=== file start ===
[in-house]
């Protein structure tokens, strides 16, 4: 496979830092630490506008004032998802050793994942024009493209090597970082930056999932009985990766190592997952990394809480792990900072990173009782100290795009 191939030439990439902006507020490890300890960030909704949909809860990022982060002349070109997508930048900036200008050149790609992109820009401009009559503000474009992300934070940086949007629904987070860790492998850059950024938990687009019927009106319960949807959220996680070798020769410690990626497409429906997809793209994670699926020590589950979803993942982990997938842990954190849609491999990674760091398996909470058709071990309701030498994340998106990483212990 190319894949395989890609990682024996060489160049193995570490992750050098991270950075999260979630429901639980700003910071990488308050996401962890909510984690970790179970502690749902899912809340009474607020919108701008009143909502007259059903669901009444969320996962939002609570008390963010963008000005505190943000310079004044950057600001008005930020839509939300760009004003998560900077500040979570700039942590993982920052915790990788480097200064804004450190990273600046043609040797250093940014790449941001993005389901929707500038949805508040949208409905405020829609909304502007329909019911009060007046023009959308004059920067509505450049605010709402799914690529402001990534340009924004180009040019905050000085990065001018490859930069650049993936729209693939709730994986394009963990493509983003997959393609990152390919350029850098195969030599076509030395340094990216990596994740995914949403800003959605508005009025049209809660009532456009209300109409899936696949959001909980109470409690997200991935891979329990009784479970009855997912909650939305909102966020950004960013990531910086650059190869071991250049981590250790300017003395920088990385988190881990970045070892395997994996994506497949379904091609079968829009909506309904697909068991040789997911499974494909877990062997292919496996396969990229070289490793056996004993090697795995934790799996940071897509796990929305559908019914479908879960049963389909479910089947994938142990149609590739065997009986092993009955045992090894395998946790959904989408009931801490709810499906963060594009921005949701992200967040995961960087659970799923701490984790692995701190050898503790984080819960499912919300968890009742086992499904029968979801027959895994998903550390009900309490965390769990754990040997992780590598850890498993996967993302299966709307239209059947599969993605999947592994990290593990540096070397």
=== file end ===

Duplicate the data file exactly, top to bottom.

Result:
[in-house]
């Protein structure tokens, strides 16, 4: 496979830092630490506008004032998802050793994942024009493209090597970082930056999932009985990766190592997952990394809480792990900072990173009782100290795009 191939030439990439902006507020490890300890960030909704949909809860990022982060002349070109997508930048900036200008050149790609992109820009401009009559503000474009992300934070940086949007629904987070860790492998850059950024938990687009019927009106319960949807959220996680070798020769410690990626497409429906997809793209994670699926020590589950979803993942982990997938842990954190849609491999990674760091398996909470058709071990309701030498994340998106990483212990 190319894949395989890609990682024996060489160049193995570490992750050098991270950075999260979630429901639980700003910071990488308050996401962890909510984690970790179970502690749902899912809340009474607020919108701008009143909502007259059903669901009444969320996962939002609570008390963010963008000005505190943000310079004044950057600001008005930020839509939300760009004003998560900077500040979570700039942590993982920052915790990788480097200064804004450190990273600046043609040797250093940014790449941001993005389901929707500038949805508040949208409905405020829609909304502007329909019911009060007046023009959308004059920067509505450049605010709402799914690529402001990534340009924004180009040019905050000085990065001018490859930069650049993936729209693939709730994986394009963990493509983003997959393609990152390919350029850098195969030599076509030395340094990216990596994740995914949403800003959605508005009025049209809660009532456009209300109409899936696949959001909980109470409690997200991935891979329990009784479970009855997912909650939305909102966020950004960013990531910086650059190869071991250049981590250790300017003395920088990385988190881990970045070892395997994996994506497949379904091609079968829009909506309904697909068991040789997911499974494909877990062997292919496996396969990229070289490793056996004993090697795995934790799996940071897509796990929305559908019914479908879960049963389909479910089947994938142990149609590739065997009986092993009955045992090894395998946790959904989408009931801490709810499906963060594009921005949701992200967040995961960087659970799923701490984790692995701190050898503790984080819960499912919300968890009742086992499904029968979801027959895994998903550390009900309490965390769990754990040997992780590598850890498993996967993302299966709307239209059947599969993605999947592994990290593990540096070397």